Among the 275 participants (198 women), with mean age of 68 years (range 50–94), the distribution of fracture types included 10% hip/5% hip-like, 18% spine/11% spine-like, and 24% wrist/18% wrist-like. The final regression model for EQ-5D-US included three OPAQ attributes (physical function, emotional status, and symptoms), predicted 56% of the variance in EQ-5D-US scores, and had a RMSE of 0.096. The final model for SF-6D, which included all four OPAQ dimensions, predicted 58% of the variance in SF-6D scores and had a RMSE of 0.085.
Two models were developed to estimate EQ-5D-US and SF-6D health state values from OPAQ and demonstrated adequate prediction for use when actual values are not available.
Cost-utility analysis; Economic evaluation; Health state values; Osteoporosis; Societal preferences
The goal in this study was to examine the hormonal and dietary predictors of true fractional Ca absorption (TFCA) in adult women and to determine whether TFCA differs due to body weight. Results showed that TFCA is higher in obese individuals and dietary fat, estradiol, and 1,25-dihydroxy vitamin D are the most significant positive predictors of TFCA in adult women.
Calcium absorption is an important determinant of calcium balance and is influenced by several factors. Previous studies have identified that age, intake of protein, fat and fiber, and hormones such as 1, 25-dihyroxyvitamin D (1,25(OH)2D3) influence absorption. The determinants of TFCA using the double isotope method, the gold standard estimate of absorption, have not been examined previously in adult women nor has the role of obesity been addressed.
In this study, we examined the hormonal and dietary predictors of TFCA in adult women with a wide range of age, body weights, and nutrient intake. TFCA was measured using dual stable isotope (42Ca and 43Ca) technique. Serum was analyzed for bone-regulating hormones, and dietary information was obtained through food records. The independent dietary factors and hormonal predictors (25-hydroxyvitamin D, 1,25(OH)2D3, parathyroid hormone, and estradiol) of TFCA were analyzed using multiple regression analysis.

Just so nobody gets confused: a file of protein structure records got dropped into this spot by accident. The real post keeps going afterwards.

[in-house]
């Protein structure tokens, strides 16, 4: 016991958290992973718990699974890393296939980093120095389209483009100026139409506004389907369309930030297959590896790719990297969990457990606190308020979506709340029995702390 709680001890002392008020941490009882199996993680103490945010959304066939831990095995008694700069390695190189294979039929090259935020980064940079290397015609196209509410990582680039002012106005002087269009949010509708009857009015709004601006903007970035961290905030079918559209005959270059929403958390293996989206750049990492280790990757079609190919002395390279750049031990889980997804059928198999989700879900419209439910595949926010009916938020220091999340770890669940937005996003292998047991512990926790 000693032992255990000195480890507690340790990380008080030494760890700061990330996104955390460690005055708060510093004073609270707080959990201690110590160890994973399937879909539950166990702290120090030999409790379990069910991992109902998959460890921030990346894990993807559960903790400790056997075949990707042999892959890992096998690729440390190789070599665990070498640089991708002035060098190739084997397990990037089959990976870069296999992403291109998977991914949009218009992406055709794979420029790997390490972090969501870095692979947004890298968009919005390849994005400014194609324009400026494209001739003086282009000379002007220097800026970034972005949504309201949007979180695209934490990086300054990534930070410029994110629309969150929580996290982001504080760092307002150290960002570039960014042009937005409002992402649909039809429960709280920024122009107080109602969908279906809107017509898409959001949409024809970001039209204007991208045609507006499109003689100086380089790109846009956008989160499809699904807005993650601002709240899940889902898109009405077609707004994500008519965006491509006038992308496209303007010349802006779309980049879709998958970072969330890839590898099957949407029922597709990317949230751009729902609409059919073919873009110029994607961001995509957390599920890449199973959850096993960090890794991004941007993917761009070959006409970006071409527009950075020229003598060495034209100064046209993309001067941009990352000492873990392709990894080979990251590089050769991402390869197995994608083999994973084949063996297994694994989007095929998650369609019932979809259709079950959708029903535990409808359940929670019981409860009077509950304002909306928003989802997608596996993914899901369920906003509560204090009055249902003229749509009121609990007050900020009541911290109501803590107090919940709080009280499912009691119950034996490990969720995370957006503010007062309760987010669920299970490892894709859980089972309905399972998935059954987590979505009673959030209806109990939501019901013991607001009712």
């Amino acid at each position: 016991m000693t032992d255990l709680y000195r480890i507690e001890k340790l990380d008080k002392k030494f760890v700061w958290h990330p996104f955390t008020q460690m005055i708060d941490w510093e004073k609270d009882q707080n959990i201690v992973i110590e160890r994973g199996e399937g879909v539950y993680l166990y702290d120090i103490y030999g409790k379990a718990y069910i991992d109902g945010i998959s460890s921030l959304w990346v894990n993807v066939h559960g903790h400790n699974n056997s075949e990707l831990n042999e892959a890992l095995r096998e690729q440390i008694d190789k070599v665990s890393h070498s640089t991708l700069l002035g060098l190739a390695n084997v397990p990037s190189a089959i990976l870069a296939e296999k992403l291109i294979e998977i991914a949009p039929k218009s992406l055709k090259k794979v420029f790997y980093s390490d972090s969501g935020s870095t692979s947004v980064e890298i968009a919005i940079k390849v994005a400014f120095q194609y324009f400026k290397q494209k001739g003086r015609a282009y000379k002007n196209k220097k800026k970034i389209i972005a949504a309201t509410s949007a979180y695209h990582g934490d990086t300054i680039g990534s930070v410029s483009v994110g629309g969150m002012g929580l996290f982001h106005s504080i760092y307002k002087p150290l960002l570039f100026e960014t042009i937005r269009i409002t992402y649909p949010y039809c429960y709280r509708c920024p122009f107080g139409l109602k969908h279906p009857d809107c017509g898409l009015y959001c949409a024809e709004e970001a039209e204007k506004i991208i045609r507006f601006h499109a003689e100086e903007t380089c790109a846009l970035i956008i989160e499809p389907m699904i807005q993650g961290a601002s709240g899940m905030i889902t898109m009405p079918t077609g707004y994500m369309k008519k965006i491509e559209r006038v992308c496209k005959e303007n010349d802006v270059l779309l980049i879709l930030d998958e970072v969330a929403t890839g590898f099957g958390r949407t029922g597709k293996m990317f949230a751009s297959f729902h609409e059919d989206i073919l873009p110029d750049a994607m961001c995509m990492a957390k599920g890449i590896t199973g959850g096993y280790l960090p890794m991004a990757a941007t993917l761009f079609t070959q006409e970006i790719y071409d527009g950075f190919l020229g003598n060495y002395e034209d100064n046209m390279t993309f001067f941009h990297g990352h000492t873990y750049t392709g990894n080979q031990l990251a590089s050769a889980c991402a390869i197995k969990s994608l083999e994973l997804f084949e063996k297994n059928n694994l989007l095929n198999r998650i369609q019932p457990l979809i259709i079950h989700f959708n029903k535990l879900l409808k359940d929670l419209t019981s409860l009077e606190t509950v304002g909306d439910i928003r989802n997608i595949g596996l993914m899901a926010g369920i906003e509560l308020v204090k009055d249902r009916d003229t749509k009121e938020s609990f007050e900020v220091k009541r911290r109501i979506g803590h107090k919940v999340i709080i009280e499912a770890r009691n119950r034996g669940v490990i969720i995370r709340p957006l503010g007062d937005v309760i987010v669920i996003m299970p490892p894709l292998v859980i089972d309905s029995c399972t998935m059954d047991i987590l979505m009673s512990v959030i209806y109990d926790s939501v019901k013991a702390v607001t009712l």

Two hundred twenty-nine women aged 54±11 years old (24–75 years) and with BMI of 31±7.0 kg/m2 were eligible and were categorized into tertiles of body mass index (BMI) into leaner, overweight, and obese. In the entire group of women, total fat intake, estradiol, and 1,25 (OH)2D3 are significant positive predictors (p<0.05). As expected, age is a significant negative predictor of TFCA (R2=26%). TFCA is higher in obese women compared to non-obese women (p<0.05).
Together, these data show that dietary fat is the most significant positive predictor of TFCA which may have implications for dietary intake for non-obese individuals who are more likely to have lower and potentially compromised Ca absorption.
Dietary fat; Estradiol; Obesity; Premenopausal/postmenopausal women; True fractional Ca absorption; Vitamin D
This position paper reviews how the National Bone Health Alliance (NBHA) will execute a project to help assure health professionals of the clinical utility of bone turnover markers; the current clinical approaches concerning osteoporosis and the status and use of bone turnover markers in the USA; the rationale for focusing this effort around two specific bone turnover markers; the need to standardize bone marker sample collection procedures, reference ranges, and bone turnover marker assays in clinical laboratories; and the importance of harmonization for future research of bone turnover markers.
Osteoporosis is a major global health problem, with the prevalence and incidence of osteoporosis for at-risk populations estimated to be 44 million Americans. The potential of bone markers as an additional tool for health care professionals to improve patient outcomes and impact morbidity and mortality is crucial in providing better health care and addressing rising health care costs. This need to advance the field of bone turnover markers has been recognized by a number of organizations, including the International Osteoporosis Foundation (IOF), National Osteoporosis Foundation, International Federation of Clinical Chemistry, and Laboratory Medicine (IFCC), and the NBHA.
This position paper elucidates how this project will standardize bone turnover marker sample collection procedures in the USA, establish a USA reference range for one bone formation (serum procollagen type I N propeptide, s-PINP) and one bone resorption (serum C-terminal telopeptide of type I collagen, s-CTX) marker, and standardize bone turnover marker assays used in clinical laboratories. This effort will allow clinicians from the USA to have confidence in their use of bone turnover markers to help monitor osteoporosis treatment and assess future fracture risk. This project builds on the recommendations of the IOF/IFCC Bone Marker Standards Working Group by developing USA reference standards for s-PINP and s-CTX, the markers identified as most promising for use as reference markers.